EU Slaps Iran on the Wrist
Danish Foreign Minister Anders Samuelsen announced on January 8th, along with other officials on behalf of 28 members of the EU bloc, new sanctions targeting the Iranian regime’s terrorist plots and assassinations in France, Denmark and the Netherlands. The clerical regime is used to getting free rides and actions without consequences in the West and was hard hit by the sanctions.
In a letter outlining its justification for sanctions, the Dutch Foreign Ministry cited “strong indications that Iran was involved in the assassinations of two Dutch nationals of Iranian origin,” one in 2015 in the city of Almere, and another in 2017 in The Hague. “In the Dutch government’s opinion, hostile acts of this kind flagrantly violate the sovereignty of the Netherlands and are unacceptable,” the letter said.
For years, the EU has tried to bring the Iranian regime to the table and showered it with incentive packages. Now, the regime has turned around and bit the hand that has been trying to feed it for years.
To send a strong message, ambassadors from Belgium, Britain, Denmark, France, Germany, and the Netherlands visited the Iranian Foreign Ministry in Tehran “to convey their serious concerns” about Iran’s behavior, according to the Dutch letter.
What happened in 2018?
The Supreme Leader, Ali Khamenei, and his cronies in the regime planned revenge for their main opposition in response to what had happened in late 2017 and throughout 2018 in Iran. Widespread protests in the country were not something that the Iranian regime could take lightly. Khamenei has not missed a single opportunity to remind his base support in the Iran paramilitary Basij Force and the Revolutionary Guards of the existential threat the People’s Mojahedin Organization of Iran (PMOI/MEK) poses to the regime.
Iran’s Ministry of Intelligence and Security (MOIS) with its partner in crime, the Intelligence Unit of the Revolutionary Guards, and their sister, the Quds Force, are accomplices in the cynical plans against the regime’s opposition. A section of the MOIS is the target of the January 8th sanctions imposed by the European Union.
It all began with a failed MOIS plan to hit the Persian New Year Celebration of MEK in their new residence in Albania in March. Tehran has changed its pattern of dealing with its dissidents abroad and has removed the “moderation” mask altogether.
In the 1980s and early 1990s, the nascent theocratic regime, not caring about the consequences of its actions, hunted down opposition figures in Paris, Berlin, and Rome. Now it seems that the ruling regime is again revisiting its old terror tactics.
The second step in the renewed terror campaign, this time using Iranian trained spies turned diplomats instead of using proxies like Hezbollah to do the dirty work, was where a large gathering of Iran’s main opposition, the National Council of Resistance (NCRI) took place in Paris on June 30.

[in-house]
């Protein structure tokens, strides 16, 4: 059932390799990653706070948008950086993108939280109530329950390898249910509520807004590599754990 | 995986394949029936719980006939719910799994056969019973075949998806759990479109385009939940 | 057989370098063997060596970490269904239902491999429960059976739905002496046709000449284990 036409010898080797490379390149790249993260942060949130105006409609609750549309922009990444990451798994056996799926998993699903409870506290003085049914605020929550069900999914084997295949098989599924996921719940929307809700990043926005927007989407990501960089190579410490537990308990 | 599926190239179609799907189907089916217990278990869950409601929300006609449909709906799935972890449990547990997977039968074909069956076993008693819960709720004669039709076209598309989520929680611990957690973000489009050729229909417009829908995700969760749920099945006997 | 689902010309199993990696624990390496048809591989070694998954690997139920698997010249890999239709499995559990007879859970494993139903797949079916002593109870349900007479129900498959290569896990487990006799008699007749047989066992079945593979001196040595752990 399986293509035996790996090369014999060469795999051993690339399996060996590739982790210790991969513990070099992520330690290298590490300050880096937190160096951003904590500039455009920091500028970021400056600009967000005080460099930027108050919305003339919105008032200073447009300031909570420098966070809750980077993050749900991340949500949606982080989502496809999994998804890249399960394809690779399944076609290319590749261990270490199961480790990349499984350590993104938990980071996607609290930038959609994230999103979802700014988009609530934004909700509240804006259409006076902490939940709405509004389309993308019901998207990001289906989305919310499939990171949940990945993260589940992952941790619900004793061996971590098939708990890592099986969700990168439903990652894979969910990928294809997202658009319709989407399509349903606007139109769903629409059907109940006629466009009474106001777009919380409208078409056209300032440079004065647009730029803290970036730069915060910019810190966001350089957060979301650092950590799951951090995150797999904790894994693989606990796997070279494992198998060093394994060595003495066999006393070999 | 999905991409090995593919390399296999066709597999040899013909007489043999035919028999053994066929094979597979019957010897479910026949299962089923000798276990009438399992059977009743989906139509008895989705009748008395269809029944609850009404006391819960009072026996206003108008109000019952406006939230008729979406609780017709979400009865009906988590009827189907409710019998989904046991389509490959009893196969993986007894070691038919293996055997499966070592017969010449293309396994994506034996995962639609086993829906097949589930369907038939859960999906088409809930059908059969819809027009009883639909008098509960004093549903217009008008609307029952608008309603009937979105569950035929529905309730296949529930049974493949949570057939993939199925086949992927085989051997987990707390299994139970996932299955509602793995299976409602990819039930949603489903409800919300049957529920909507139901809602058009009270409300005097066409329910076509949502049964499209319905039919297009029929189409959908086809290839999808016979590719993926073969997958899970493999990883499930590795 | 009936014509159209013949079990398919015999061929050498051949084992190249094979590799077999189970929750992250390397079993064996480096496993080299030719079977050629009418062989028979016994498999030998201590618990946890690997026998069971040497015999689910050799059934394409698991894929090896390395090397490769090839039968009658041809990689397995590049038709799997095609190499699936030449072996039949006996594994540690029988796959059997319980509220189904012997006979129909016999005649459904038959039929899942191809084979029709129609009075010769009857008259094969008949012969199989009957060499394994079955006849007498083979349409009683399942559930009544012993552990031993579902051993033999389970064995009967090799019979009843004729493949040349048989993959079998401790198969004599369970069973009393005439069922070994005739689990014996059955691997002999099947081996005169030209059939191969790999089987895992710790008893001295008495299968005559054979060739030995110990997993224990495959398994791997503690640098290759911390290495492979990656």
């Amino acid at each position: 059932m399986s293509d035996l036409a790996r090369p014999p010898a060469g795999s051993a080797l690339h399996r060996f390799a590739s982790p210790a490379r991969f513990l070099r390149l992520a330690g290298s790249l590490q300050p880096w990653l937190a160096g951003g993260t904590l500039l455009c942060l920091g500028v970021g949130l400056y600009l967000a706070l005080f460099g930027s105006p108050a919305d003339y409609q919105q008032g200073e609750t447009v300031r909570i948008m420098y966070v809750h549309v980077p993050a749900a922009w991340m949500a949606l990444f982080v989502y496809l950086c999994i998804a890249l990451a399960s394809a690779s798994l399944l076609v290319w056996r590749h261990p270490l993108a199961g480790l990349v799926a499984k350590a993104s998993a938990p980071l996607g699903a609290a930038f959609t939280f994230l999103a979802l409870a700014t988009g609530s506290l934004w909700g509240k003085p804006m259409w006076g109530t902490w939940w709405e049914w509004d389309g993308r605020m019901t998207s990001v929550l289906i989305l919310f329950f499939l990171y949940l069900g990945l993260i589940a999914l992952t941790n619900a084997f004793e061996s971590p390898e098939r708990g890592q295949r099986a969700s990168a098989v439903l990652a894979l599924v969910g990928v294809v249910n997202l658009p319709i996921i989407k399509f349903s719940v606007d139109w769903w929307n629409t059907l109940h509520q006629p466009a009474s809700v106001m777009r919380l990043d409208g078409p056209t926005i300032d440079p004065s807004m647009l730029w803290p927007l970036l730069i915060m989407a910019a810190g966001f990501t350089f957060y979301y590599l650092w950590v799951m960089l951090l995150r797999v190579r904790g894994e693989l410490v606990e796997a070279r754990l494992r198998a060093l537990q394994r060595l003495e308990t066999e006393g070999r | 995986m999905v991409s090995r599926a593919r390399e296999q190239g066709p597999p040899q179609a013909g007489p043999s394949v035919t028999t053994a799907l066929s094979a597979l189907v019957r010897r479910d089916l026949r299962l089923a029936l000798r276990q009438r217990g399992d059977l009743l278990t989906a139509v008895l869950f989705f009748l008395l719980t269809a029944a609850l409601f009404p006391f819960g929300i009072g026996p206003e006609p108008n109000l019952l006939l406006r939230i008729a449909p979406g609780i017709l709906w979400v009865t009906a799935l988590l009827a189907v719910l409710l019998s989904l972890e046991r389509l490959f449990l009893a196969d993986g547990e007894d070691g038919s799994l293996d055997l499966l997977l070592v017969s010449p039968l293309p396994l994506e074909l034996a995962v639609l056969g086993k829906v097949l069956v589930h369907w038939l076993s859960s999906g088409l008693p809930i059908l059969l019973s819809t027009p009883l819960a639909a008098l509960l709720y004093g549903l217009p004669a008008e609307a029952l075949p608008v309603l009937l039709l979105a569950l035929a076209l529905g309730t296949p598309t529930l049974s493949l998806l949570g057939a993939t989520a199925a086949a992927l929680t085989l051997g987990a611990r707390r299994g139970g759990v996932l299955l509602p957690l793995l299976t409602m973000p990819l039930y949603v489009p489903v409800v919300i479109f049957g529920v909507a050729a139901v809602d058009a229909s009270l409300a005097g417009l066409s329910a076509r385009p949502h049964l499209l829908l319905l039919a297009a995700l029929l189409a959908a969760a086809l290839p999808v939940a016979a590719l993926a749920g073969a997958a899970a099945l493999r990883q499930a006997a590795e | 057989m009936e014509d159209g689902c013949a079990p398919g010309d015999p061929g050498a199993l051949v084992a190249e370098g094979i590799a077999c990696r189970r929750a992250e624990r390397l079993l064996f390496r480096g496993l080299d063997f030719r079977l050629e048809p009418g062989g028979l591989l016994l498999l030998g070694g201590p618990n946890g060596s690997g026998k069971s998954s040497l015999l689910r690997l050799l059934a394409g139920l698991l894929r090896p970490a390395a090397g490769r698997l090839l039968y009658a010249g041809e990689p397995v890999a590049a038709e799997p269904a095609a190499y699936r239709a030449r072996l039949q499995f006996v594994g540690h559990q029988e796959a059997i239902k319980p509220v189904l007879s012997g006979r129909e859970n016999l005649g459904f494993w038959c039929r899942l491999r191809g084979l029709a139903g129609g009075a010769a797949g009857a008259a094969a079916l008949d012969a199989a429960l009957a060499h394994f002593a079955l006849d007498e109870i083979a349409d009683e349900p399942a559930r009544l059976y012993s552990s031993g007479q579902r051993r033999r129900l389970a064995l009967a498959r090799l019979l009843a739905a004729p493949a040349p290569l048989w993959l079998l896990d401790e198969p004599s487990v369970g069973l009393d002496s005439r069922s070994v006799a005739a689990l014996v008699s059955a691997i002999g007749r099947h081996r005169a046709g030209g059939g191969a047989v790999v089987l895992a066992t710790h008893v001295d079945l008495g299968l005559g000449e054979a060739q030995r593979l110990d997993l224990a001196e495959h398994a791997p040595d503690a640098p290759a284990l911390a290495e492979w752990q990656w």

Even as the rally unfolded, security forces in France, with the help of their German and Belgian partners, foiled a terrorist plot intending to target it. The timing of the plot was significant because Hassan Rouhani was scheduled to visit Austria the next day.
Assadollah Assadi, with the MOIS nickname, Daniel, masterminded the plot while under diplomatic immunity from the Austrian government. He was stationed in Vienna. Assadi was caught red-handed when he gave the explosives and detonator to a sleeper cell, an Iranian born Belgian couple to carry out the attack. Later Assadi was extradited to Belgium where he is imprisoned waiting for his trial on terrorism charges.
Assadi is one of two individuals named in the European Union’s first imposed sanctions against the Iranian regime since the nuclear accord was implemented three years ago.
According to diplomatic and security sources last fall, France expelled an Iranian diplomat in response to the failed plot. France’s Foreign Ministry said on October 2 that there was no doubt the Iranian intelligence ministry had been behind the plot against the June 30 rally in Paris.
The European Union subsequently froze assets belonging to Tehran’s intelligence services and two Iranian nationals. The Iranian regime continued with its campaign of hunting down its opponents in the summer and the next stop was the United States.
On August 20, 2018, the US Justice Department announced two arrests on American soil. Ahmadreza Mohammadi-Doostdar, is a 38-year-old American, and Majid Ghorbani, is a US permanent resident of California. The two were charged with spying on members and supporters of Iran’s main opposition group, the MEK.
In July 2018, Dutch authorities said they had expelled two Iranian diplomats, who officials say were linked to the assassinations of two Iranian dissidents. US officials believed Iran’s Ministry of Intelligence and Security was involved.
How to stop the theocratic regime in Tehran
Mohammad Mohadessien, Chairman of the Foreign Affairs Committee of the National Council of Resistance of Iran (NCRI), tweeted on January 8th: “To prevent Iranian mullahs’ terrorism in Europe, the EU must blacklist MOIS and the IRGC, and expel its agents and mercenaries. Mullahs must understand their terrorism will have grave consequences for their repressive regime.” He added: “According to the statement of 29 April 1997, the EU must refrain from giving visas to intelligence agents of the Iranian regime, expel those agents from Europe, and end meetings between European and Iranian officials at ministerial level.”
In 1997, the EU Council of Ministers issued a declaration for the expulsion of all Iranian Intelligence operatives from European soil. That order came after a trial in Germany found the Iranian regime guilty of involvement in the assassination of four Kurdish dissidents in what came to be known as the Mykonos murders.
If you're interested in writing for International Policy Digest - please send us an email via firstname.lastname@example.org